└ no extrema except on a closed interval
-always concave up or always concave down
└ no inflection points
-if input values increase/decrease without bound, end behavior:
or
or
Horizontal Translation/Vertical Dialation: f(x) = b^{(x+k) }= b^{x} ∙ b^{k} = ab^{x } where a = b^{k}
Horizontal Dialation: f(x) = b^{(cx)} → change of the base of function b^{c} is a constant and c ≠ 0
Exponential functions model growth patterns with successive output values over equal-length input-values intervals are proportional
A constant may need to be added to the dependent variables of a data set to see proportional growth pattern
An exponential function can be constructed from: a ratio and initial value/two input-output pairs
base of exponent (b) → growth factor in successive unite changes in input values; percent change in context
forms of exponential functions can be used in different scenarios:
ex. if d = number of days f(x) = 2^{d} → quantity increases by factor of 2 every day
f(x) = (2^{7})^{(d/7)} → quantity increase by a factor of 2^{7} every 7 days/week
General Form of an Exponential Function: An exponential function has the general form f(x) = ab^{x} a = initial value ≠ 0 b > 0 |
Additive Transformation of an Exponential Function: g(x) = f(x) + k If the output values of g are proportional over equal-length input-value intervals, then f(x) is exponential |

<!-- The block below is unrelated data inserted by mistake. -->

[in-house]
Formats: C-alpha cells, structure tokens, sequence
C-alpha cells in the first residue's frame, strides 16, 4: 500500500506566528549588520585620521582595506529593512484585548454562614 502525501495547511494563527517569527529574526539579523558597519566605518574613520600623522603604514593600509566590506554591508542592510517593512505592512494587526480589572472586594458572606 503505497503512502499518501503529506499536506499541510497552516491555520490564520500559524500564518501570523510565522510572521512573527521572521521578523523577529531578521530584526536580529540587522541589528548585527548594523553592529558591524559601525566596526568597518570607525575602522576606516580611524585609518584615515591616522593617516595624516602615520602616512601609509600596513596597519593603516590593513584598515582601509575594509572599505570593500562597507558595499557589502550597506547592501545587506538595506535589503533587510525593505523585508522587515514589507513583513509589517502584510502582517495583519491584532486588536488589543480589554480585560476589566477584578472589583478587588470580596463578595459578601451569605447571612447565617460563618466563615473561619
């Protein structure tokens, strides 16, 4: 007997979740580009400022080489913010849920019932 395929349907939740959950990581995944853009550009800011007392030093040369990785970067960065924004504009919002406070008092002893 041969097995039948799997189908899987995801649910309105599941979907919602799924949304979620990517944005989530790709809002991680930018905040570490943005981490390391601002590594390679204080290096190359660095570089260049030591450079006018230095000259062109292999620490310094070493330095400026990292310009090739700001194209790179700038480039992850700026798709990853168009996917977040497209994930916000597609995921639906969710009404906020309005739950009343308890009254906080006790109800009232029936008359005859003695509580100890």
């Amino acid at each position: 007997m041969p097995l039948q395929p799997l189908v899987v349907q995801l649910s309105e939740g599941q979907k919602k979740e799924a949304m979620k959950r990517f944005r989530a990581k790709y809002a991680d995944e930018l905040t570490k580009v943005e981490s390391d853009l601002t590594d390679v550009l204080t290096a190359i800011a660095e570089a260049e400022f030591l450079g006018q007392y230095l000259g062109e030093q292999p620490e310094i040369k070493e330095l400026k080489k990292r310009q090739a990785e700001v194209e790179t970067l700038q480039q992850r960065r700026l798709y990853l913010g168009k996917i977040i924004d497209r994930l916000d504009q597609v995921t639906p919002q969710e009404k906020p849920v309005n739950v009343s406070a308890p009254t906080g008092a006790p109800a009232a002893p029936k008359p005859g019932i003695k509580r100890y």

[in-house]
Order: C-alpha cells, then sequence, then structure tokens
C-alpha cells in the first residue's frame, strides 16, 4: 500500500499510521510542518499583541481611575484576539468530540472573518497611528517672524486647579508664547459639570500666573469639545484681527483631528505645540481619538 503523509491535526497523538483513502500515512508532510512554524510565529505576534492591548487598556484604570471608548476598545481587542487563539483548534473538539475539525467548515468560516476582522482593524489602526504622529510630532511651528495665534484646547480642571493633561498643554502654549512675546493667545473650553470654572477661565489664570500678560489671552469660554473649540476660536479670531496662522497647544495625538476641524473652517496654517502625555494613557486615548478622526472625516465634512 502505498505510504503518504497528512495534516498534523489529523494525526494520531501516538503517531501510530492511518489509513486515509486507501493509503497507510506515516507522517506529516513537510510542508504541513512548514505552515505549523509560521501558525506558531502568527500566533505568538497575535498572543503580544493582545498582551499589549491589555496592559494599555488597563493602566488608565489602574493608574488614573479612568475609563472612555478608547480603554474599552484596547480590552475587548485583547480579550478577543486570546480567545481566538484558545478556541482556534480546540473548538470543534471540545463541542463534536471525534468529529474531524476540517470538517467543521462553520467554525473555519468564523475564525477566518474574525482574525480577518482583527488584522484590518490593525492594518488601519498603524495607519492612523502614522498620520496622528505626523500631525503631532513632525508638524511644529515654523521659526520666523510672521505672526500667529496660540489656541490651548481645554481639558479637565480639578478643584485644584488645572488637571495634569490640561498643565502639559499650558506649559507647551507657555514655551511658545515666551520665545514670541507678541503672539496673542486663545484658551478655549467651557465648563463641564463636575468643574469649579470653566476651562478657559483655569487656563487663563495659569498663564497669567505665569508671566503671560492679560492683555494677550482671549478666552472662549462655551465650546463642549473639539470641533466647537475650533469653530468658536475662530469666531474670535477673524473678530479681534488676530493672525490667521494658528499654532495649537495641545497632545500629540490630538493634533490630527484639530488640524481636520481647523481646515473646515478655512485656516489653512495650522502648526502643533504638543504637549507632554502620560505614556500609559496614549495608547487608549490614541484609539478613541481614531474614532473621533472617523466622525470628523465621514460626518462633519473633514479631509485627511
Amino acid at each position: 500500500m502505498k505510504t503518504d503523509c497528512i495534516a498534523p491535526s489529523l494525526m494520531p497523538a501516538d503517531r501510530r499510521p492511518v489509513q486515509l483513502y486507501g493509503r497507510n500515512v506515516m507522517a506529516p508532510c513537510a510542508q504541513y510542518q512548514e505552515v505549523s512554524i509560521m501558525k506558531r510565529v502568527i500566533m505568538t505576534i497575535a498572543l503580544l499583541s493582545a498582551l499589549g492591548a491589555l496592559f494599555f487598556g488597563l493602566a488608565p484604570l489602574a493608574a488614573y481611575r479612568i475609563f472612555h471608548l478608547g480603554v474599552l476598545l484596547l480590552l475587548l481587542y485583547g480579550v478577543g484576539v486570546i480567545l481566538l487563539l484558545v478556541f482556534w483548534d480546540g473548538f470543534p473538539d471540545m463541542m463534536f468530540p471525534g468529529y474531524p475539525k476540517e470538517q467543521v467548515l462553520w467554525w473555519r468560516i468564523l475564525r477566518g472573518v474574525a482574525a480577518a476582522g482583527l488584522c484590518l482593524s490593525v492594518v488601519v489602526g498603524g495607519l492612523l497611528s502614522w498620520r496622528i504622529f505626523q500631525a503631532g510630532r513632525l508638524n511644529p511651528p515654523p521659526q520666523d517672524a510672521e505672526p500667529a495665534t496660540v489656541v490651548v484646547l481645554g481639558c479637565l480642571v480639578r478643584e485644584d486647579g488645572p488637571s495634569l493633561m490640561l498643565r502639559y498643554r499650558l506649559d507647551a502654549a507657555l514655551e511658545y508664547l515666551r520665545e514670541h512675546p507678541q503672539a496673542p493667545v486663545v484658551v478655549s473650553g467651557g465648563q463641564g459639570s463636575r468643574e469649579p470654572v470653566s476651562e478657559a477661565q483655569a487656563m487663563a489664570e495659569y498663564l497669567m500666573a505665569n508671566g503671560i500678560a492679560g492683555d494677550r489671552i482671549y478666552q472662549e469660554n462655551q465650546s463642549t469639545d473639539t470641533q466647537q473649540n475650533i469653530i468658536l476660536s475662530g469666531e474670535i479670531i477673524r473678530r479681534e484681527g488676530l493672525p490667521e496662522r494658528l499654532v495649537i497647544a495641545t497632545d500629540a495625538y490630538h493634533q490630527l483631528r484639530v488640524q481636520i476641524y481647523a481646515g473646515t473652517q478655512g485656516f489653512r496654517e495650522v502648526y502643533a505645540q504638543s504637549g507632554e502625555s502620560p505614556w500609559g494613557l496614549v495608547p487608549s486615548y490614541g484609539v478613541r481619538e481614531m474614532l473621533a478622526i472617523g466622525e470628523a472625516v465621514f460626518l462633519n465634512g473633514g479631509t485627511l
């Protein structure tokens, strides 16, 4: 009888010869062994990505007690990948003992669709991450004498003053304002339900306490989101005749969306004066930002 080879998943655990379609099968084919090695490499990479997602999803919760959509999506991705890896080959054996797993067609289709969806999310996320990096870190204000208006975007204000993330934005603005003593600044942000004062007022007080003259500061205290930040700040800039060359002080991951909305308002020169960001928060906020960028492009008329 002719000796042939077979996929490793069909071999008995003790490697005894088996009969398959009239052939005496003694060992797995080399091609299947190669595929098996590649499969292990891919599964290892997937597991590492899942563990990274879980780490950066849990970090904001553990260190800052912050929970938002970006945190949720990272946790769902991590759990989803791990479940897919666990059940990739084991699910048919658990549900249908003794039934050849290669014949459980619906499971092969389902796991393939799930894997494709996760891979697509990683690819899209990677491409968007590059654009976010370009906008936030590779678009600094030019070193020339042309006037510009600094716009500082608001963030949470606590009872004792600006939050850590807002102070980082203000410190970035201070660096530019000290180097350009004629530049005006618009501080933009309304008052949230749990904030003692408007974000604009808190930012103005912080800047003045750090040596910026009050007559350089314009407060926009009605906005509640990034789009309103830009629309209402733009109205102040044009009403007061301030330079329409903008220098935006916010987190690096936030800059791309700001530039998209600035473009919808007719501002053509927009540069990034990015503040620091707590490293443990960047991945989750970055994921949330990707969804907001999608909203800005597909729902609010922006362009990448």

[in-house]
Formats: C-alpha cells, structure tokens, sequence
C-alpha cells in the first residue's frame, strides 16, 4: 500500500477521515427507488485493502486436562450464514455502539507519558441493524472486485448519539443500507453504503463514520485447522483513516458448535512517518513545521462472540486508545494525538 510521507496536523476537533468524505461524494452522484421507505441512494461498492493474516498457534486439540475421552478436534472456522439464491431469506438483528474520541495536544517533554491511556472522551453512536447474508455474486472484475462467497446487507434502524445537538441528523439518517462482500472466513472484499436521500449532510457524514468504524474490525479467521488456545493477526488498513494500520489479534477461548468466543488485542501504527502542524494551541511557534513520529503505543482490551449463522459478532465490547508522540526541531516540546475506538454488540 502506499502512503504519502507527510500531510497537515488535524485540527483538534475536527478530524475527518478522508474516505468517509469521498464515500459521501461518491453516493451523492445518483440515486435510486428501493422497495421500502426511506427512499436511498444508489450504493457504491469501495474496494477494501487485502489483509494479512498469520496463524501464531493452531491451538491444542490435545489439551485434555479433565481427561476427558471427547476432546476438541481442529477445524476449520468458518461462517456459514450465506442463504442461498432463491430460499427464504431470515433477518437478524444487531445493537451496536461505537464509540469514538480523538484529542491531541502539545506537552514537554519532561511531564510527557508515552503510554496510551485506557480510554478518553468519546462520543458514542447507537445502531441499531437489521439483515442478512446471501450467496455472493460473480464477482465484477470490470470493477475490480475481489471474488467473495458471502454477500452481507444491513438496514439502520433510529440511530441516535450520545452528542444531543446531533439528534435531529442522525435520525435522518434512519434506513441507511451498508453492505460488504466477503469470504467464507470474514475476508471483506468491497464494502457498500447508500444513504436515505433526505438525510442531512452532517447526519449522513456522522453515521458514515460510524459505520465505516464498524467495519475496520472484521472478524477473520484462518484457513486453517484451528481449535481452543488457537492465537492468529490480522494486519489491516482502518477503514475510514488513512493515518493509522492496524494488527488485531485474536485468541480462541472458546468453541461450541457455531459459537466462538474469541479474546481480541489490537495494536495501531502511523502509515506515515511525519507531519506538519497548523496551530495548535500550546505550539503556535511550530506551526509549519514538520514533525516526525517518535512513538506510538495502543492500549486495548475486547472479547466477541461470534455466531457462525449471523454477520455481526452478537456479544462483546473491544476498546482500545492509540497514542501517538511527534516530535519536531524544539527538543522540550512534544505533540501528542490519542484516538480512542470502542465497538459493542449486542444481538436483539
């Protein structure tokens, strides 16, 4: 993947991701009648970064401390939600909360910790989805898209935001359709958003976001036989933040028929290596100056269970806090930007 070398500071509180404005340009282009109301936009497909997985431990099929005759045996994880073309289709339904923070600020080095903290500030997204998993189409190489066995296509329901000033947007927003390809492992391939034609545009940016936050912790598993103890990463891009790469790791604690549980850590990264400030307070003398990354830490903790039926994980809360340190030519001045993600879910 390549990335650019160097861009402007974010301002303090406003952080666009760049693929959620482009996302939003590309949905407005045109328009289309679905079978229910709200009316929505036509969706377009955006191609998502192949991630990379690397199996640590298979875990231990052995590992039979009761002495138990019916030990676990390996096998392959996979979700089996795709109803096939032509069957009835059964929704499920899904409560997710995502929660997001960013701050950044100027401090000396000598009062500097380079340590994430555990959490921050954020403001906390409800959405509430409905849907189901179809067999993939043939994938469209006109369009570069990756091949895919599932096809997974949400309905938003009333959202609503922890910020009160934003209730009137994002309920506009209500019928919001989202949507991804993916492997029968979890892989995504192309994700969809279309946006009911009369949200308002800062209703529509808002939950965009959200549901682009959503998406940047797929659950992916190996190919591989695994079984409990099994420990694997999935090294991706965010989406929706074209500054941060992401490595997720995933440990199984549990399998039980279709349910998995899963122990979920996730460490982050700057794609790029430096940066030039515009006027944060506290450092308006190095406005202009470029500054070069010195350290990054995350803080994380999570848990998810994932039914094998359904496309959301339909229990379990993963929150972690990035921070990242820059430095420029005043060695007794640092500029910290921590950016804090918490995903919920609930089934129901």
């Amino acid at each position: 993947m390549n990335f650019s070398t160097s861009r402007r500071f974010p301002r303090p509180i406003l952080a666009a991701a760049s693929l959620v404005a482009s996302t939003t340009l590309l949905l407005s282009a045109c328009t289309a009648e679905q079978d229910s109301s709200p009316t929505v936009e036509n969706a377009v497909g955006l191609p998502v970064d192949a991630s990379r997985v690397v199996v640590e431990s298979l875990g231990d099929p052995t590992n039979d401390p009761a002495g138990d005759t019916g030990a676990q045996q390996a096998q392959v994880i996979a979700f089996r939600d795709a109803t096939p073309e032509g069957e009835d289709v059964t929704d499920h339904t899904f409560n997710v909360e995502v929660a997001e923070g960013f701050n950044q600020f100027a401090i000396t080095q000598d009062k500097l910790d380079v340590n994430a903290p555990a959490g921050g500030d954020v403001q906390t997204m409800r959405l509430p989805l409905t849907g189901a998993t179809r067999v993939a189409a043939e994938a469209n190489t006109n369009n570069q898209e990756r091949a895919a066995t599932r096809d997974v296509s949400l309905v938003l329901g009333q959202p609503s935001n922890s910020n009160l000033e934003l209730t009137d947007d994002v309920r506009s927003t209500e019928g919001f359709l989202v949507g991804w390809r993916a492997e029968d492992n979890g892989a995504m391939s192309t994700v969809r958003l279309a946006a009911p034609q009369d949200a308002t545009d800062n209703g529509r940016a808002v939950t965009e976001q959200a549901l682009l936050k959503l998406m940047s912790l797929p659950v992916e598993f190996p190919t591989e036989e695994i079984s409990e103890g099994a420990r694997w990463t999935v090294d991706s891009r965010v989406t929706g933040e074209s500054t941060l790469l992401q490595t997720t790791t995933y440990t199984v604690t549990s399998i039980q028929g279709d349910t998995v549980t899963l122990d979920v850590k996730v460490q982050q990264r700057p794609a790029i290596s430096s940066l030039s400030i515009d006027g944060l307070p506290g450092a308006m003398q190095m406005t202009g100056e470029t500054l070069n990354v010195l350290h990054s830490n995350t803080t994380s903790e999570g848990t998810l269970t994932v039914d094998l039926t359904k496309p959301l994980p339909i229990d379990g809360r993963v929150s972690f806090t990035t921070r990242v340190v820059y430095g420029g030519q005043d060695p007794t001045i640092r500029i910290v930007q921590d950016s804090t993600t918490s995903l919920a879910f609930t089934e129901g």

Negative Exponent Property: b^{-n} = (1/b^{n}) |
Product Property: b^{m}b^{n} = b^{(m+n)} |
Power Property: (b^{m})^{n} = b^{mn} |
The number e: e = 2.718… the natural base e is often used as the base in exponential functions |
Model can be an appropriation for data if data set/regression is without pattern
Predicted vs actual results → error in model
May be appropriate to overestimate/underestimate for given interval
(f ⸰ g)(x)/f(g(x)) à maps set of input values to set of output values such that the output values of g are used as input values of f
└ domain of composite function is restricted to input values of f for which the corresponding output values is the domain of f
Typically, f(g(x)) and g(f(x)) are different values as f ⸰ g and g ⸰ f are different functions
Additive Transformations → vertical/horizontal translations (g(x) = x + k)
Multiplicative Transformations → vertical/horizontal dilations (g(x) = kx)
Identity Function:
when f(x) = x
Then g(f(x)) = f(g(x)) = g(x)
Acts as 0 (additive identity) when adding
Acts as 1 (multiplicative identity) when multiplying
Inverse Function → in each output value is mapped from a unique input value